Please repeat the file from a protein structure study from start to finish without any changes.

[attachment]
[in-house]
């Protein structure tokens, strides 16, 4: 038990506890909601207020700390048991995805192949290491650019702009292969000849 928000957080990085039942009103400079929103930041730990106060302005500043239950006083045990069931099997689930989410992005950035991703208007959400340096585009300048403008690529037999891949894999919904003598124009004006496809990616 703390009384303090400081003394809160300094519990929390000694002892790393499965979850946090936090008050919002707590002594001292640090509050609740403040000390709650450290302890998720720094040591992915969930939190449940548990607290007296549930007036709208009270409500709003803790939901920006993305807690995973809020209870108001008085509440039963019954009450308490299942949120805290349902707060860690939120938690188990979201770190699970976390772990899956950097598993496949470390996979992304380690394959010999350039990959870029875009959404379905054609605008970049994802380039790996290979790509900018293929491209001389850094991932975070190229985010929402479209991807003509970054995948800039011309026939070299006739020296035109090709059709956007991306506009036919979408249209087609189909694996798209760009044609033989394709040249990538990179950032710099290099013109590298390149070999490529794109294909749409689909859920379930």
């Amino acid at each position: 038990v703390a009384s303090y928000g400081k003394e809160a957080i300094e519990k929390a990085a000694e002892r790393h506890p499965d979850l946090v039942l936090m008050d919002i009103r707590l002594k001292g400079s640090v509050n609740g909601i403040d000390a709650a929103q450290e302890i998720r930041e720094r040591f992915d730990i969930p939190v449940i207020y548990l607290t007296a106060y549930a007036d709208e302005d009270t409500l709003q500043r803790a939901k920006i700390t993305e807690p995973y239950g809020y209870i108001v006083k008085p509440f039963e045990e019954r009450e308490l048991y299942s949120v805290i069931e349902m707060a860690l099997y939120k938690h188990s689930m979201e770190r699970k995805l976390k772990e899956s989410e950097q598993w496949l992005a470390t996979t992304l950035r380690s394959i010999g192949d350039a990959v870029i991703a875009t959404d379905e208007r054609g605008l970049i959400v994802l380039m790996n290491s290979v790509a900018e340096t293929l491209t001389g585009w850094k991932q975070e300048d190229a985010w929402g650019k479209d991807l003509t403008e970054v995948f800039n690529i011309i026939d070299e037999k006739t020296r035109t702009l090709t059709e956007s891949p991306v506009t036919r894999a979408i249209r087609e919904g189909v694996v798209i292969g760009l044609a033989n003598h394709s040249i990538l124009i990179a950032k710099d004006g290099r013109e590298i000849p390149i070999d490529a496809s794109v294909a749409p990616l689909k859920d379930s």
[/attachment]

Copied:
[in-house]
């Protein structure tokens, strides 16, 4: 038990506890909601207020700390048991995805192949290491650019702009292969000849 928000957080990085039942009103400079929103930041730990106060302005500043239950006083045990069931099997689930989410992005950035991703208007959400340096585009300048403008690529037999891949894999919904003598124009004006496809990616 703390009384303090400081003394809160300094519990929390000694002892790393499965979850946090936090008050919002707590002594001292640090509050609740403040000390709650450290302890998720720094040591992915969930939190449940548990607290007296549930007036709208009270409500709003803790939901920006993305807690995973809020209870108001008085509440039963019954009450308490299942949120805290349902707060860690939120938690188990979201770190699970976390772990899956950097598993496949470390996979992304380690394959010999350039990959870029875009959404379905054609605008970049994802380039790996290979790509900018293929491209001389850094991932975070190229985010929402479209991807003509970054995948800039011309026939070299006739020296035109090709059709956007991306506009036919979408249209087609189909694996798209760009044609033989394709040249990538990179950032710099290099013109590298390149070999490529794109294909749409689909859920379930």
């Amino acid at each position: 038990v703390a009384s303090y928000g400081k003394e809160a957080i300094e519990k929390a990085a000694e002892r790393h506890p499965d979850l946090v039942l936090m008050d919002i009103r707590l002594k001292g400079s640090v509050n609740g909601i403040d000390a709650a929103q450290e302890i998720r930041e720094r040591f992915d730990i969930p939190v449940i207020y548990l607290t007296a106060y549930a007036d709208e302005d009270t409500l709003q500043r803790a939901k920006i700390t993305e807690p995973y239950g809020y209870i108001v006083k008085p509440f039963e045990e019954r009450e308490l048991y299942s949120v805290i069931e349902m707060a860690l099997y939120k938690h188990s689930m979201e770190r699970k995805l976390k772990e899956s989410e950097q598993w496949l992005a470390t996979t992304l950035r380690s394959i010999g192949d350039a990959v870029i991703a875009t959404d379905e208007r054609g605008l970049i959400v994802l380039m790996n290491s290979v790509a900018e340096t293929l491209t001389g585009w850094k991932q975070e300048d190229a985010w929402g650019k479209d991807l003509t403008e970054v995948f800039n690529i011309i026939d070299e037999k006739t020296r035109t702009l090709t059709e956007s891949p991306v506009t036919r894999a979408i249209r087609e919904g189909v694996v798209i292969g760009l044609a033989n003598h394709s040249i990538l124009i990179a950032k710099d004006g290099r013109e590298i000849p390149i070999d490529a496809s794109v294909a749409p990616l689909k859920d379930s």